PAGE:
Hisako sees the conflict in Jun and tries to pull him towards a more positive path but is also attracted to him because of his darkness and nihilistic ennui. She too is unhappy with the status quo, living with her brother and his wife who quarrel about money and the disappointments of the salaryman dream while the office playboy hassles her at work and is only spurred on by her constant rejections. Hisako knows getting involved with Jun is playing with fire, especially if it keeps her in the orbit of the continually declining Toshio whose worrying behaviour is perhaps enabled by his well meaning liberal (though arch capitalist) father who is hoping his son will find his own way through hitting rock bottom, but salvation is a temptation it’s difficult to resist.

The heroes of the taiyozoku movies are aimless because they have no economic imperatives towards individual progress, but those like Jun or indeed like those of The Warped Ones are aimless because they see no sense of purpose in an intensely class bound society in which, paradoxically, all the cards are held by men like Toshio. Some, like Jun’s gang mate, decide the best way forward is to become a willing underling living off Toshio’s largesse who is, in his own way, intensely lonely and filling the friendship void with minions. Others, like Hisako, decide to plug on anyway despite the disappointments of socially conservative success. For men like Jun, however, the prognosis is as grim as in much of Yoshida’s later work, suggesting his nihilism is justified because there is no hope for men without means lost in the widening gulf of post-war inequality where any attempt at moral righteousness is likely to be rewarded only with further suffering.


Original trailer (Japanese with French/Traditional Chinese subtitles)

Killing in Yoshiwara (妖刀物語花の吉原百人斬り, Tomu Uchida, 1960)

Killing Yoshiwara posterHaving led a somewhat floating life, Tomu Uchida returned to Japan in only in 1953 after a sustained period with the Manchurian Film Cooperative followed by a brief flirtation with Maoism. Before the war Uchida had been closely identified with the Keiko Eiga movement of broadly left-wing filmmaking but later fell hard for the inherent romanticism of militarist ideology during his time in Manchuria. Nevertheless it was apparently the Maoist doctrines of progress through contradiction that influenced his later dramatic philosophy in which he came to think of narrative as a series of conflicts which culminate in an explosive act designed to resolve them (or not, as we will see). 1960’s Killing in Yoshiwara (妖刀物語花の吉原百人斬り, Yoto Monogatari: Hana no Yoshiwara Hyakunin-giri, AKA Hero of the Red Light District) is perhaps a prime example as it takes a seemingly generic story inspired by a kabuki play and uses it to tell a melancholy tale of parallel yet mutually thwarted desires for vengeance against a cruel and oppressive society.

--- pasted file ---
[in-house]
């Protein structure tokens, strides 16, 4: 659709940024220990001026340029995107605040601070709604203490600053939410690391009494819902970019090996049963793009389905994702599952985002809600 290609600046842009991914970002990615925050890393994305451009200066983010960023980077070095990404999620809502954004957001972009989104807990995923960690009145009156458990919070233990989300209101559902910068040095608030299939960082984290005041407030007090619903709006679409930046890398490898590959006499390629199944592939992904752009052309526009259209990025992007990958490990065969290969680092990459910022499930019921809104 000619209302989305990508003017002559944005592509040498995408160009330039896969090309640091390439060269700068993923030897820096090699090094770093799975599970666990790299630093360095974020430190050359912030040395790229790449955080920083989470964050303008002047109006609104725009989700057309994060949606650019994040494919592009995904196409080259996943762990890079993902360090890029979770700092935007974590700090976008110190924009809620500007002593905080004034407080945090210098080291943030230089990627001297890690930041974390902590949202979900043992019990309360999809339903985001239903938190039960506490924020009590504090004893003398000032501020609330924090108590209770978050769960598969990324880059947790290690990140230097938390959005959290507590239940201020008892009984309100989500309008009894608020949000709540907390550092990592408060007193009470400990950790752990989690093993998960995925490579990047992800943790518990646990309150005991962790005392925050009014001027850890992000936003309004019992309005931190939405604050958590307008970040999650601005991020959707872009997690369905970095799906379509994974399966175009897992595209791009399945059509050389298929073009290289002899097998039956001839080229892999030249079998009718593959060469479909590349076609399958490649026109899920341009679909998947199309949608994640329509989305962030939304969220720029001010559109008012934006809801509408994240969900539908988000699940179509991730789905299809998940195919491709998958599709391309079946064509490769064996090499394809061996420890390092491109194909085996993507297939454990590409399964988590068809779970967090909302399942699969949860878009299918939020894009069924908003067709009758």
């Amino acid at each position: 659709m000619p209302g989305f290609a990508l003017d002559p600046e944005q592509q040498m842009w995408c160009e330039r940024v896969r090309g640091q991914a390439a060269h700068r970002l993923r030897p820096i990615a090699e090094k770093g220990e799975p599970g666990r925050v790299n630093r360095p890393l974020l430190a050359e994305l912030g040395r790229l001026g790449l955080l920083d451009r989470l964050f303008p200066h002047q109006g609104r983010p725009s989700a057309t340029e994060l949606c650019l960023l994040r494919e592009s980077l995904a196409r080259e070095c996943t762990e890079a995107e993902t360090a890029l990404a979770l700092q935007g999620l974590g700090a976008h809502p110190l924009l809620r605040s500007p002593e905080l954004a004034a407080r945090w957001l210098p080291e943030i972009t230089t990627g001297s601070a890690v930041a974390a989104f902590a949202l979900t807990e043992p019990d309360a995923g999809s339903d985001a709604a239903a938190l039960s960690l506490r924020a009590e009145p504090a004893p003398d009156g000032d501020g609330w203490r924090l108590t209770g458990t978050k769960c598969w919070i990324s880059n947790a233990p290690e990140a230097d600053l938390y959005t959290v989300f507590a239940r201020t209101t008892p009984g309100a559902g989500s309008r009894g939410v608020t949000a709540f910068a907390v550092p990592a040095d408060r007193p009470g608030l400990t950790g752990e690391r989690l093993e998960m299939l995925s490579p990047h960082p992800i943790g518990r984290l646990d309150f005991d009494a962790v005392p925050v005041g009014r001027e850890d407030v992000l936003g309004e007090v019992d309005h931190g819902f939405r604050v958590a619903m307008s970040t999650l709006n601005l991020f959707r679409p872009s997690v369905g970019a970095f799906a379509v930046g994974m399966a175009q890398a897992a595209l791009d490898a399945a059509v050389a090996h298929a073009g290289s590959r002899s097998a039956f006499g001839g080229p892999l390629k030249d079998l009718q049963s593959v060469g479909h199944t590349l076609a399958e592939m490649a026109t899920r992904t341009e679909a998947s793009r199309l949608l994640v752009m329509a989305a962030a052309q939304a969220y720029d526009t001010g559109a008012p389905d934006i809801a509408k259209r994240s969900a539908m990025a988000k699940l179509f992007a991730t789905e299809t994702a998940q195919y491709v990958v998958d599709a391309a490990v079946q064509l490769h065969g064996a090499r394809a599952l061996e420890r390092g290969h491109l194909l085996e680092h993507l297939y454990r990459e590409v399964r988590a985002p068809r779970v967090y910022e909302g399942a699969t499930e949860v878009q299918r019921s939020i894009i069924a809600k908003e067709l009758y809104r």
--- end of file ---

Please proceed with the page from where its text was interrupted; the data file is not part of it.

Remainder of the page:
Ostensibly, our “hero” is Jiro (Chiezo Kataoka) – a successful silk merchant. A good and kind man, Jiro is beloved of all his staff for his careful consideration of them as people as well as employees. This concern is, however, perhaps not as wholly “good” as it seems. Jiro’s major problem in life is that he is an adopted child, taken in by his parents who auspiciously discovered him abandoned on the anniversary of their own child’s death. Jiro, apparently of noble birth, was abandoned because he has a prominent grey birthmark “staining” his face. This is the reason he has so far been unable to find a wife despite his good character and relative wealth. Desperately grateful to the couple who took him in “despite” his “imperfection”, Jiro feels this failure heavily in his current inability to provide them with a male heir to take over the family business.

Being good and earnest, Jiro has never dared to fritter money away in the red light district but is tempted when invited by a valued client whom he would not want to offend by refusing. Nevertheless, his first visit to the Yoshiwara is not an altogether pleasant experience as even the seasoned courtesans find it difficult to bear the sight of his “monstrous” face. Embarrassed, the innkeepers finally decide to employ a lowly servant, Otsuru (Yoshie Mizutani), who is not a trained courtesan but a woman convicted for illegal prostitution, to minister solely to Jiro. Otsuru does her work and is relatively unbothered by Jiro’s facial abnormality – something which endears her to Jiro’s heart and has the desired effect of hooking him through his weakness.

Otsuru, later “Tamarazu” the courtesan, is in many ways our villainess but she is also Jiro’s mirror and merely another outsider trying to escape oppression through any means possible. Uchida is careful to frame Otsuru not as a cruel and amoral adventurer, but someone who has decided to survive and can at least be honest about her intentions. We see her caged, imprisoned inside the Yoshiwara to do inside it what was declared “illegal” outside and acknowledging that she may well die here to met by a lonely funeral and rest unnamed in a communal grave. Otsuru decides that if she has to stay in the Yoshiwara then she will be its queen and then use that success to catapult herself into a more comfortable life even if she knows that it will be little more than a nicer kind of cage.